A Very, Very Serviceable Prototype

For more almost a week now, I’ve been mulling over the plan for using veneer press screws and some reclaimed red oak to create a moxon-style vise.  I was rather resigned to chopping out recesses for the collets by hand, until I had an idea.  The collets themselves are a little over 1 inch in diameter, with some ridges that increase the overall width to just over 1 1/8 inches.  So using a 1 1/8 inch forstner bit (the same one used for the 1 1/4 inch wooden screw threading kit from J&J Beall), I drilled a “mortise” all the way through the back vice chop and drove the collets into place with a mallet.


Nice and flush(ish)!

There are some gaps on the inside of the mortise, which I will likely fill with epoxy to seat the collets permanently into the back chop.  For now, though, some No. 8 screws do the trick to lock the collets in place while I finish the vise.


The roundover is more out of habit than necessity.

I then threaded the press screws through the collets and used the sharp tips on the ends to transfer the hole locations to the front chop.  The holes in the front chop are 3/4 inch, while the screws themselves are just over 11/16, so I will wrap the screws with some electrical tape to tighten up the fit on the front chop.  Then it was time to test fit.


Surprisingly quick to come together.

The last component to the moxon vise is a set of spacers which glue to the outside of the front chop.  They prevent the spinning handles from rubbing against the front chop.  I had some scrap 1/2 inch oak left over from the medium tool chest drawer runners which came in handy.

Glued down, though I may add screws as belt-and-suspenders.

Glued down, though I may add screws as belt-and-suspenders.

And that’s it.  After the glue dries, I will round over the exit holes on the spacers, break the corners all over and chamfer the top of the front chop.  I hear the chamfer creates clearance for handsaw cuts. Then I will test out the vise doing vise things.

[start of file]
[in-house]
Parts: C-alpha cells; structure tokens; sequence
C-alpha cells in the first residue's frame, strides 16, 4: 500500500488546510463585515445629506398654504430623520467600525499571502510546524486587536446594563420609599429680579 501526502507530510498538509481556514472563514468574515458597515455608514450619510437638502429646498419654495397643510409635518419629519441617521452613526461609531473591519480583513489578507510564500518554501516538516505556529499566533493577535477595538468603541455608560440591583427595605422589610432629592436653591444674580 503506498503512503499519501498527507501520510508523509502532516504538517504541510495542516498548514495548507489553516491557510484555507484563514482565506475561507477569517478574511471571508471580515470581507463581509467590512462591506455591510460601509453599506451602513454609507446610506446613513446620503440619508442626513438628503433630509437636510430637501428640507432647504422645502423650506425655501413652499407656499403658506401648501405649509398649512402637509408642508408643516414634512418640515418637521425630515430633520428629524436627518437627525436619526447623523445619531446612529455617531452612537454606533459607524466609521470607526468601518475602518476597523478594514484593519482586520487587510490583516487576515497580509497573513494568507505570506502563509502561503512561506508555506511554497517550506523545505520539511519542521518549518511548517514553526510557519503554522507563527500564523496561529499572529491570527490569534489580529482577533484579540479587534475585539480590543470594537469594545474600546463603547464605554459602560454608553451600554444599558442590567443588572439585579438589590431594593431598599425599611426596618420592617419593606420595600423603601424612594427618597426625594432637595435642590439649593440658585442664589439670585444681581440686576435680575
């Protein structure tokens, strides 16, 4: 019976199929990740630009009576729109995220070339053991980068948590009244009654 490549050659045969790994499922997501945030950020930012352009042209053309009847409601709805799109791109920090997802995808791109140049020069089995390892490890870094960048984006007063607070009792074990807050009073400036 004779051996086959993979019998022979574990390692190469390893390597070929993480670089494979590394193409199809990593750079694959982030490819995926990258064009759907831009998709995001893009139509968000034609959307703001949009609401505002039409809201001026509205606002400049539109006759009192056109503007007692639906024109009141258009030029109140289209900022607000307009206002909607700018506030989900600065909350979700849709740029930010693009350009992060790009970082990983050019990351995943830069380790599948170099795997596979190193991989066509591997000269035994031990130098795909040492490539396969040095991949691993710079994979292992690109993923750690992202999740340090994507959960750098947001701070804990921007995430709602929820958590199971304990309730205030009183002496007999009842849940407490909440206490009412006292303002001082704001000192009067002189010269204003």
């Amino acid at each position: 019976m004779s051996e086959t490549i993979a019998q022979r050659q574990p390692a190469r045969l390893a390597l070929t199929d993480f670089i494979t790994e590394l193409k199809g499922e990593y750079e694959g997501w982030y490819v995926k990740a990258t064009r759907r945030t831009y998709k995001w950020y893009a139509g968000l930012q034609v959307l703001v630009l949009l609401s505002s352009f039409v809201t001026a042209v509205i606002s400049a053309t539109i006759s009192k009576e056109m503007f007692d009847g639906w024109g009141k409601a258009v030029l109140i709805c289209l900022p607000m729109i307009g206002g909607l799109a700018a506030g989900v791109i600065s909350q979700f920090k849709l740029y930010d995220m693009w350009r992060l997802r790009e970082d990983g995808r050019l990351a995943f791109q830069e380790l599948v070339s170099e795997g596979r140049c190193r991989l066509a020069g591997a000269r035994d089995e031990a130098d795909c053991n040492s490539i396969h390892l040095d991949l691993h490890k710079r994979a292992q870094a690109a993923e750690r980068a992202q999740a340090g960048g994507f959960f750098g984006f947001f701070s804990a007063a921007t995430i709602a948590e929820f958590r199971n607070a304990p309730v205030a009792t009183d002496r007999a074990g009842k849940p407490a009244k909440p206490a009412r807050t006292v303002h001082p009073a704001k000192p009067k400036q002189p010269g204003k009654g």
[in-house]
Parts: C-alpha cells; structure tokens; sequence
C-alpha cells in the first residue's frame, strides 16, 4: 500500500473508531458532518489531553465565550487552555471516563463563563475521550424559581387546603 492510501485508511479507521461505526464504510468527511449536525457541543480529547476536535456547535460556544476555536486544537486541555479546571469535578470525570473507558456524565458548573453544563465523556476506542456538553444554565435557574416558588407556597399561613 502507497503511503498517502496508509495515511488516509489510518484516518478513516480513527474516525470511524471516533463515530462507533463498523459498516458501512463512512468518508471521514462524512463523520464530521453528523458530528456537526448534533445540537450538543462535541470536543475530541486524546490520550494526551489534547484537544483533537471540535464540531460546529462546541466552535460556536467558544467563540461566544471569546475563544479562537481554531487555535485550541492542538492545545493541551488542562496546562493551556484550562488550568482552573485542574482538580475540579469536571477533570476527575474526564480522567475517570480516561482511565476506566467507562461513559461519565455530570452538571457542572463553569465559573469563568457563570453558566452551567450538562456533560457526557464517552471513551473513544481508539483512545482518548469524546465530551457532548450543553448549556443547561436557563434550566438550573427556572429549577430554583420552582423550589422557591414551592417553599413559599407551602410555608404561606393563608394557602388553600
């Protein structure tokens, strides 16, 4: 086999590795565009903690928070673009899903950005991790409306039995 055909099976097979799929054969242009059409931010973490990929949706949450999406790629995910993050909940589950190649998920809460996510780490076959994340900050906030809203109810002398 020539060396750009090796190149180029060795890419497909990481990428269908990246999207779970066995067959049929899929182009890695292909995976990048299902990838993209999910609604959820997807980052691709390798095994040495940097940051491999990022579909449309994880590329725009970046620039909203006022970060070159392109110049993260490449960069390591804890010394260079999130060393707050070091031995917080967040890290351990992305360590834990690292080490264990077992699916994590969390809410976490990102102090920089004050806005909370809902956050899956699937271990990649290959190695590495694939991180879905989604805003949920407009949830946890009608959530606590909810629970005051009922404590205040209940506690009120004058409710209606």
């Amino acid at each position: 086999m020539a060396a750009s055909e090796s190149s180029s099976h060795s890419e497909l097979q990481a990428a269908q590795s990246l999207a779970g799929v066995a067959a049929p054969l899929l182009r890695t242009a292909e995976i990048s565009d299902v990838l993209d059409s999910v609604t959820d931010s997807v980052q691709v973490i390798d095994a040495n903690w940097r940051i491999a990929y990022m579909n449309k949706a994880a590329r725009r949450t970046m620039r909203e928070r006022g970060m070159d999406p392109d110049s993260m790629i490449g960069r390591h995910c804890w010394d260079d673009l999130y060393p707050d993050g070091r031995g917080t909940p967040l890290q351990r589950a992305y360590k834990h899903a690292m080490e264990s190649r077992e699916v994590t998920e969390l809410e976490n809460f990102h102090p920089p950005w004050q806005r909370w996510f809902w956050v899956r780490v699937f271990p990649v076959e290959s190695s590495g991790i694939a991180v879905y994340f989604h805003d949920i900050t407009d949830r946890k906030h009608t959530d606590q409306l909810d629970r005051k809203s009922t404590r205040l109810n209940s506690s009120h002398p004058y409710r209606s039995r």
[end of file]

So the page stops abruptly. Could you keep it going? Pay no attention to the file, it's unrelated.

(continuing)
The amazing part is that the entire vise build (other than driving to/from my thickness planer and glue drying time) only took about 3 hours of shop time.  That includes stock preparation.  Very doable overall, and not bad for a first attempt.

The finished build (pre-chamfer).

The finished vise (pre-chamfer).



    1. Thank you!

      The screws are generic veneer press screws, purchased online (about $30 total for the pair). http://www.amazon.com/Shop-Fox-D2893-Press-Clamp/dp/B0000DD353/ref=sr_1_1?ie=UTF8&qid=1444065962&sr=8-1&keywords=veneer+press+screw Each comes in three pieces: the screw with handle, the collet and the end cap. The end cap is not essential to this build.

      Although any dense, rigid wood will work for the vise chops, I’ve seen videos of DIY moxon vises that even use laminated strips of plywood. Whatever material you choose, it needs to resist flexing over the length between the screws. My chops are 1 5/8″ x 3 3/8″ red oak (i.e., straightened and squared red oak 2×4). Mine as reclaimed, but five lineal feet of S4S red oak 2×4 runs about $20 dollars at a lumber yard.


Leave a Comment!

Fill in your details below or click an icon to log in:

WordPress.com Logo

You are commenting using your WordPress.com account. Log Out /  Change )

Twitter picture

You are commenting using your Twitter account. Log Out /  Change )

Facebook photo

You are commenting using your Facebook account. Log Out /  Change )

Connecting to %s

This site uses Akismet to reduce spam. Learn how your comment data is processed.